It is Easter and we are on our way to Tin Can Bay, a sleepy seaside village, for a few days R & R over the break.
Even though it is a journey not requiring us to stretch our legs or do a toilet stop, (only 2.5 hours, by car), I was keen to see Gympie, an old gold mining town of the past. The town of less than 20,000 has coped with not one, but two devastating floods in the past month, (see flood marks over head high, on the Toyworld sign in the below pictures). So, I was keen to inject some money in to the local economy by supporting the local businessholders, and do a bit of sightseeing in the process. A town dating from mid 1800’s would surely offer some historic buildings and churches, if nothing else. Note the beautiful rose window through the doorway of the Catholic church below.
Depending on your interest there are a few other points of interest in Gympie.
* The main things that brings tourists to Gympie, is the Mary Valley Rattler, a Heritage steam locomotive that runs through the scenic Mary Valley beginning at the old Railway station in Tozer Street. Locals put on quite a historic show, as well as tourist markets at the various stops en route. This was not on offer for us today.
* Visit the Mining Heritage and/or Timber Museum, located at opposite ends of the town. Time did not allow for us to do that today. Look for the large statue, honouring the gold miners contribution,which is found, in the park to the right, as you enter the southern outskirts of town, and heralds the nearby Mining and Heritage museum.
* A stroll down the town’s main shopping precinct, Veteran memorial and a light lunch at a local café. We choose this option, as time was against us. Mary Street has various shops of interest. Batik boutique has low-priced beachy style sarongs, tie-dyed kaftans, the hairdresser was offering Eyebrow waxing for $5, with no appointment necessary, and Meen Bags in the Condies arcade was a feast for the craft ladies. Meen Bags was twice inundated with flood waters from the Mary River, the first time the water went up to the roof, and the second time two-thirds of the way there. Amazingly, they still keep this wonderful cottage industry going. How could I not buy something? Green bags in all colours, perfect for groceries, hand-made at $9, backpacks for $15.00, cosmetic bags, and hand knitted cosy socks comprises some of their delightfully cute stock. Winter Owl would surely have loved the purple and blue shopping bag, adorned with owl motifs in the below photo – (bottom right). So cute! I purchased a drawstring shoulder bag, with ladybugs and bees for $15.00.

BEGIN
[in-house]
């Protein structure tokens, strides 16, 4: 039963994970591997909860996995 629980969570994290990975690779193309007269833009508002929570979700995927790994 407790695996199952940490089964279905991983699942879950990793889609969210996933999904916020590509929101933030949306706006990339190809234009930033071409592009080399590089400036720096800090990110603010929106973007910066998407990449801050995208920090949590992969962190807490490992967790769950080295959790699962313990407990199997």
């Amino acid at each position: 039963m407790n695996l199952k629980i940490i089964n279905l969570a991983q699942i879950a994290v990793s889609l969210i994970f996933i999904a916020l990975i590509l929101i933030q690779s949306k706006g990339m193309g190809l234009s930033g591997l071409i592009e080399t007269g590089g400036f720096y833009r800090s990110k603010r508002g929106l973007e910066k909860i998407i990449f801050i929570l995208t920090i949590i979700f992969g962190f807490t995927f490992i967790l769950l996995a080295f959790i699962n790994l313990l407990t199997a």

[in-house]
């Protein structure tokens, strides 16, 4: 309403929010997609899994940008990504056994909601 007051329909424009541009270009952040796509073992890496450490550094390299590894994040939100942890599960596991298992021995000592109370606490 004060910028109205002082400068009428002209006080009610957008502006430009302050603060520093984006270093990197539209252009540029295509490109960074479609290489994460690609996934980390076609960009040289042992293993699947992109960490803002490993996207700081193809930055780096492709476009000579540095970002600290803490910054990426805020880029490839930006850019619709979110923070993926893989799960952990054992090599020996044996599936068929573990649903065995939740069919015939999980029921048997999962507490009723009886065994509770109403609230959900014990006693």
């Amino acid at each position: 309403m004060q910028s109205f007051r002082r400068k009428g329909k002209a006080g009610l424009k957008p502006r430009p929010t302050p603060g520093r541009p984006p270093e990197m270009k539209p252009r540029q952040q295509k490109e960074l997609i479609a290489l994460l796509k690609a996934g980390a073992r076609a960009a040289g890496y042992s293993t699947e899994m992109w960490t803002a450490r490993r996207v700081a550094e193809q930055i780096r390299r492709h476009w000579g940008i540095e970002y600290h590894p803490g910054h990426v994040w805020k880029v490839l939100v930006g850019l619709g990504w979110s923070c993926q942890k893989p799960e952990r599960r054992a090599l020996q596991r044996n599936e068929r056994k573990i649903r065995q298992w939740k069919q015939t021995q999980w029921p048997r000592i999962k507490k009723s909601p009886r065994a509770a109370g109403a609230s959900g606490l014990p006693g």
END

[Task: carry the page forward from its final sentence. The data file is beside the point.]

Next door to “Meen” Bags, (check them out on Facebook), is Gympie Mosaics, where you can get hands on and create your own masterpiece.
And where to, for lunch:
Jules Inn: where you can step back in time, to the milk bars of the 60’s. Frequented largely by the retired sector, a sure indication of quality food at rock bottom prices.
Coffee shop: Italian style coffee shop serving burgers, wraps, smoothies, thickshakes, and pies, toasted sandwiches etc at reasonable prices. Service and food is good, hearty and filling. Toasted cheese sandwich ( around $ 6.00) came complete with patriotic flag in situ.
Or Subway, or other junk food establishments on the main highway.
In fact, everyone was very friendly and accommodating in Gympie. The local lads even arranged for some light entertainment whilst we ate our lunch, with some teenage shenanigans on one of their mates, who hobbled along, cursing, as his mates had wrapped his arms up in bubble wrap. All in good humour, no doubt.
After lunch, we checked out the Anzac and other Armed Conflict’s Veteran memorial in the main street. It is well worth a look, and has some sobering statistics, on the human cost of War, which we should all definitely ponder about.